the marketplace or introduce new products or practices.
example, education has a role in all the events organized for
Maxvantage's financial and insurance clients. "It's not just management
that wants it; there is an appetite and desire from attendees to bring
home something they can use in their daily jobs," says Steve O'Malley.
In this regard, according to Maritz Travel's Wilson, one financial
client is holding a series of regional meetings at major universities
around the country with the participation of top economic professors.
increased emphasis on education has led the 649-room Fairmont
Scottsdale Princess to build a second conference center, set to open in
October, to accommodate financial/insurance clients -- its number-one
"Many of those clients outgrew us because we
didn't have enough conference space," notes Michele Zwirek, director of
sales for the Fairmont property. The new $20 million facility will add
approximately 52,331 square feet of meeting space to the hotel, for a
total of 150,000 square feet. Plans call for numerous flexible breakout
rooms, a need that was pinpointed by the planners with whom the sales
team consulted when designing the space.
More are eyeing overseas destinations
Preliminary results from the FICP survey show that respondents are
holding fewer international events than they did in 2006, but industry
insiders are beginning to see an uptick in interest in overseas
"Some companies see the value of currency exchange
rates and, in light of the tight hotel supply in the U.S., are finding
more availability in international destinations," says Tom Wilson.
they are looking outside the U.S., it is to the Caribbean," notes Tracy
Norum, strategic division manager, incentive services, at Meetings
& Incentives in Caledonia, Wis., of her insurance clients. In fact,
the Caribbean is the most popular international destination for all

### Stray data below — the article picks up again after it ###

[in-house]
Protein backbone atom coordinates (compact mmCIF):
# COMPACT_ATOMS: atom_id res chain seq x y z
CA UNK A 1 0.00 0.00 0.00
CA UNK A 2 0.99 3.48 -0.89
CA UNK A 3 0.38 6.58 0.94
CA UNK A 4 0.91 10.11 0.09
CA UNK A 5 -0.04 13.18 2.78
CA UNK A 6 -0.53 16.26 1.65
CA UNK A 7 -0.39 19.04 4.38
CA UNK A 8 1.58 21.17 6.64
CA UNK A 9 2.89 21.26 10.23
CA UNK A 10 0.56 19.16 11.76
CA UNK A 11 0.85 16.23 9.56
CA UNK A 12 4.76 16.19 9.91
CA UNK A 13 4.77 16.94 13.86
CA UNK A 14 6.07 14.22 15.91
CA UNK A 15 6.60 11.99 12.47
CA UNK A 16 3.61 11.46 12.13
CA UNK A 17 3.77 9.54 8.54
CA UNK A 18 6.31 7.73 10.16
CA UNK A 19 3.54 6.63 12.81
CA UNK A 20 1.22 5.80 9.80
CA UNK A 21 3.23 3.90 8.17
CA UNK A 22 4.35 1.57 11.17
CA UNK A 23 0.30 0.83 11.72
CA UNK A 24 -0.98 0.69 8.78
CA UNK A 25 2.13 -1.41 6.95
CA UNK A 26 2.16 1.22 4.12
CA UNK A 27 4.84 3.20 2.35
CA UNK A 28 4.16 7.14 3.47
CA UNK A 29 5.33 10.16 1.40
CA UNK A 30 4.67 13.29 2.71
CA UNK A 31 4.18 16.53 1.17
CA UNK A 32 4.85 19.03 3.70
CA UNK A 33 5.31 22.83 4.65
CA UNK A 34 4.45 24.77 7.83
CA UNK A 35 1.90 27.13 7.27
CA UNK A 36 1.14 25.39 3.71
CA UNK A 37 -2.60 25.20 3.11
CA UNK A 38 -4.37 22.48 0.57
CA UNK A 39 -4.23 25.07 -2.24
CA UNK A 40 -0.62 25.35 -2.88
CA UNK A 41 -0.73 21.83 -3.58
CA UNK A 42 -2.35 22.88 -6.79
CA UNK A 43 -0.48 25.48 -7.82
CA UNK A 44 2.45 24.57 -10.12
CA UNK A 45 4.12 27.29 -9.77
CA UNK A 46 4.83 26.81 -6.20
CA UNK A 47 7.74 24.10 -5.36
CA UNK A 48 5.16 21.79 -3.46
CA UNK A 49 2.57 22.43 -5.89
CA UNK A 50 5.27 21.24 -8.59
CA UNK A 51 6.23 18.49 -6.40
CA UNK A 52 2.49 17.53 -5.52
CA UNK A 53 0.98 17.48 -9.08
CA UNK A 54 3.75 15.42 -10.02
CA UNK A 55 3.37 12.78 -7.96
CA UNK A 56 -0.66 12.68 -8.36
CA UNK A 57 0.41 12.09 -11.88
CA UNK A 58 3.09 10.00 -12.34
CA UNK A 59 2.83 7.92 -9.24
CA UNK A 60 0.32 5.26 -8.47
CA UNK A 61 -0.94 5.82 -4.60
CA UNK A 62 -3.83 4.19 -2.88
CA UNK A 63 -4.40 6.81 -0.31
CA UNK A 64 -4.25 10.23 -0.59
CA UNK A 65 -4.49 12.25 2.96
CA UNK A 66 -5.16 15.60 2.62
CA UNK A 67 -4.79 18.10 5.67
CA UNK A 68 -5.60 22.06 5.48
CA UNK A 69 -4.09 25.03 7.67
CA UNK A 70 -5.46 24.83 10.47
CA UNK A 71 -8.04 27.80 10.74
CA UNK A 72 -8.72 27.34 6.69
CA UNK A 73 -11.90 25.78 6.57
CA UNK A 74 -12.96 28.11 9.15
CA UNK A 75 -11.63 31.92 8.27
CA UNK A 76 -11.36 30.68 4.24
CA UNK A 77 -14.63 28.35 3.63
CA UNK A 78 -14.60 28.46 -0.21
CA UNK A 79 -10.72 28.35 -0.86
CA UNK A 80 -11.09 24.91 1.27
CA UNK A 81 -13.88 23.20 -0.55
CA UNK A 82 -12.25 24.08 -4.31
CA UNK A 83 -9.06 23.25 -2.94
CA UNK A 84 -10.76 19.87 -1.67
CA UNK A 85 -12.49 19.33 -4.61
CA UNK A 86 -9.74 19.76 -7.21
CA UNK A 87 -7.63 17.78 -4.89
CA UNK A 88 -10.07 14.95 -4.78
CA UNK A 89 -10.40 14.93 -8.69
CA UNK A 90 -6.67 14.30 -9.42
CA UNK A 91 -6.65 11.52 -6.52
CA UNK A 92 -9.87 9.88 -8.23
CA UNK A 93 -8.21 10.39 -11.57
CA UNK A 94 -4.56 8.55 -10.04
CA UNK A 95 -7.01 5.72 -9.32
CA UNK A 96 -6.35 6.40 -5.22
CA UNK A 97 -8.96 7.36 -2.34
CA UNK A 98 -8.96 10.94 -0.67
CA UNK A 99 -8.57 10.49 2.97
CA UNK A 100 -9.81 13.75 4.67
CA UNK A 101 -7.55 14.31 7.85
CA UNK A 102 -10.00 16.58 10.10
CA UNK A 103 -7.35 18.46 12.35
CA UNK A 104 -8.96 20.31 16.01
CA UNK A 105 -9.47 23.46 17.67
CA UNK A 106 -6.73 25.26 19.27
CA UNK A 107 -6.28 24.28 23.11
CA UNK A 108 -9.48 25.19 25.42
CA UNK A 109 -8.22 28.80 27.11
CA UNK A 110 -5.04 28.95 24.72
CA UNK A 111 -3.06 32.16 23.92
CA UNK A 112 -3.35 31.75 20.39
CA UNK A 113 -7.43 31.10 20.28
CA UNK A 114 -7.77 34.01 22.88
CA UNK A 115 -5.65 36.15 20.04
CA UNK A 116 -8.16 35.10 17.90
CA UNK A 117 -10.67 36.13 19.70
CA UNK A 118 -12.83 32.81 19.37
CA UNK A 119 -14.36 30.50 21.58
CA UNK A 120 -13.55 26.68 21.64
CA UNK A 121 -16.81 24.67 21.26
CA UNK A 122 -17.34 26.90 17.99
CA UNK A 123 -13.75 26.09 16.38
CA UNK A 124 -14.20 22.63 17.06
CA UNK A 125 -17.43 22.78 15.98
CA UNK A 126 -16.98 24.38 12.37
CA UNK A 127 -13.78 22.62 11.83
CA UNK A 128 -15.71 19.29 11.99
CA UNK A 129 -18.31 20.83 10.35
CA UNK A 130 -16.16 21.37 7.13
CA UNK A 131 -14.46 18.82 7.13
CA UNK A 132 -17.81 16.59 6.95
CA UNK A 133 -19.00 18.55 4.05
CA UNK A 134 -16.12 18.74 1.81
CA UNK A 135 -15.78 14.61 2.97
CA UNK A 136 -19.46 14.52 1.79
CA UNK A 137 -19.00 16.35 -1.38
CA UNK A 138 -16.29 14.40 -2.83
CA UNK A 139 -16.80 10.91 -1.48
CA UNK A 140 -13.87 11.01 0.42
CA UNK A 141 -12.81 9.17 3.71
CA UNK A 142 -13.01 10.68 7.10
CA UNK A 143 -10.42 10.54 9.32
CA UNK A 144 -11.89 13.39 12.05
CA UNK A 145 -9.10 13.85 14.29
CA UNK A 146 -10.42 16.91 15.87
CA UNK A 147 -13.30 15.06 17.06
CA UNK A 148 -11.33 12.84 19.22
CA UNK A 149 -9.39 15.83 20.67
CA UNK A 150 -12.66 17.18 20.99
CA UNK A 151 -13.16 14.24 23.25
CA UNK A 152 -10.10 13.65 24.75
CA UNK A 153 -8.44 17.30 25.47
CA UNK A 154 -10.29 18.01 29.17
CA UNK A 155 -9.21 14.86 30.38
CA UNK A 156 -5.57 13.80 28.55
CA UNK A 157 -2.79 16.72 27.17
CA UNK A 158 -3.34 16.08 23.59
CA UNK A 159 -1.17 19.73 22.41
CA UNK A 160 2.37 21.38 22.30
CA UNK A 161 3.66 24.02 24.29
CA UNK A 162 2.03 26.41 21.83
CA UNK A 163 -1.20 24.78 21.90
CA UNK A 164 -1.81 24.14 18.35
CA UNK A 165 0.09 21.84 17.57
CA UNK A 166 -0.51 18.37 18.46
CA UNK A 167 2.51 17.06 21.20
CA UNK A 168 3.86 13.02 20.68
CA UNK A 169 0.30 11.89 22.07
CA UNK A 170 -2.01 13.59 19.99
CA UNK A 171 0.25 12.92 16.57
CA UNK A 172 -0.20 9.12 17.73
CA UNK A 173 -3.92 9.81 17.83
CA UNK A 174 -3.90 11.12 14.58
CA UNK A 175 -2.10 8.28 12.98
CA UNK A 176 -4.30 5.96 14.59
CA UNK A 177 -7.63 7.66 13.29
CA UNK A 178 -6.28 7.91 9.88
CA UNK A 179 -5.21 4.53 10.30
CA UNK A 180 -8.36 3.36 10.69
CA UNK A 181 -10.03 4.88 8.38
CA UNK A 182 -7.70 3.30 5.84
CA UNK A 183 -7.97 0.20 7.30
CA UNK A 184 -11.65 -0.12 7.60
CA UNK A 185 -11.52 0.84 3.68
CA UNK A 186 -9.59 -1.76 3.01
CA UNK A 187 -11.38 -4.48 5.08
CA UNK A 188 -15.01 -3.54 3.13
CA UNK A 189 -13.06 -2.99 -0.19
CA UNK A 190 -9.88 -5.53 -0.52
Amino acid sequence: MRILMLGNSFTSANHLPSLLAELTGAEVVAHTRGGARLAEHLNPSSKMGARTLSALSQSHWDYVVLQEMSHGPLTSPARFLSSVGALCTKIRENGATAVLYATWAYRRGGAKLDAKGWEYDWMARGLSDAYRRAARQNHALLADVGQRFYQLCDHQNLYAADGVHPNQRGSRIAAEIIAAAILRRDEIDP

types of U.S. firms to hold incentives, according to research compiled
for M&C's "2012 Global Planner" supplement.
suppliers also are experiencing an uptick in business from U.S. groups.
Ken Lyons, sales manager at the Ritz-Carlton, Powerscourt, in Ireland,
notes that while the market has been slow for the past few years, in
2012 about 25 percent of the property's group business will come from
U.S. insurance/financial firms.
For her part, Cindy Hoddeson,
director, meeting and incentive sales, at the Monaco Government Tourist
Office, has seen a resurgence in incentive business from North American
firms. "This year is strong, and we already have two confirmed insurance
groups for 2013 and one for 700-plus participants booked for 2014."
Events are lengthening
The average financial/insurance event runs for 3.5 nights, according
FICP's survey findings. Sources say new bookings are going even longer.
O'Malley reports that the average duration of his clients' typical
meetings and events has increased by fully 10 percent, from 4.2 days to
4.4. "Some firms have expanded their incentive programs by a day. It
increases the value of the event to the winners, but the costs aren't
significantly increased," he notes.
Michele Zwirek at the
Fairmont Scottsdale Princess notes that "we are seeing a slow but steady
increase to three days" for meetings that had been shortened from four
to two days in recent years.
Use of technology is surprisingly sluggish"One
of FICP's goals," according to executive director Steve Bova, "is to
focus more on technology." In fact, the association featured its first
technology showcase for members last November at its annual conference
held at the Grand Hyatt San Antonio. Accordingly, FICP's survey asked
several tech-related questions. And the results were eye-opening: Just
15 percent of respondents used social media for their events, and only
15 percent organized hybrid meetings/events.
Steve O'Malley is
not surprised by the latter point. "As much as we thought virtual events
would be highly embraced, it hasn't been the tidal wave we thought it
would be three years ago, because clients say they still see the value
in face-to-face events," he says.
Low profiles still prevail Signs
emblazoned with company monikers and logos have gone by the wayside --
or gone undercover. "More and more these days, meetings and incentives
are posted under a generic name rather than the company's name," says
Dave Akin of the Four Seasons Resort Scottsdale at Troon North. For
example, he notes, "today an event might be called the Golden Circle or
2012 Executive Council, rather than the X-Company Executive Council."
Travel's financial and insurance clients also go incognito and avoid
possible negative attention, according to Tom Wilson. "It's a best
practice that is here to stay," he states.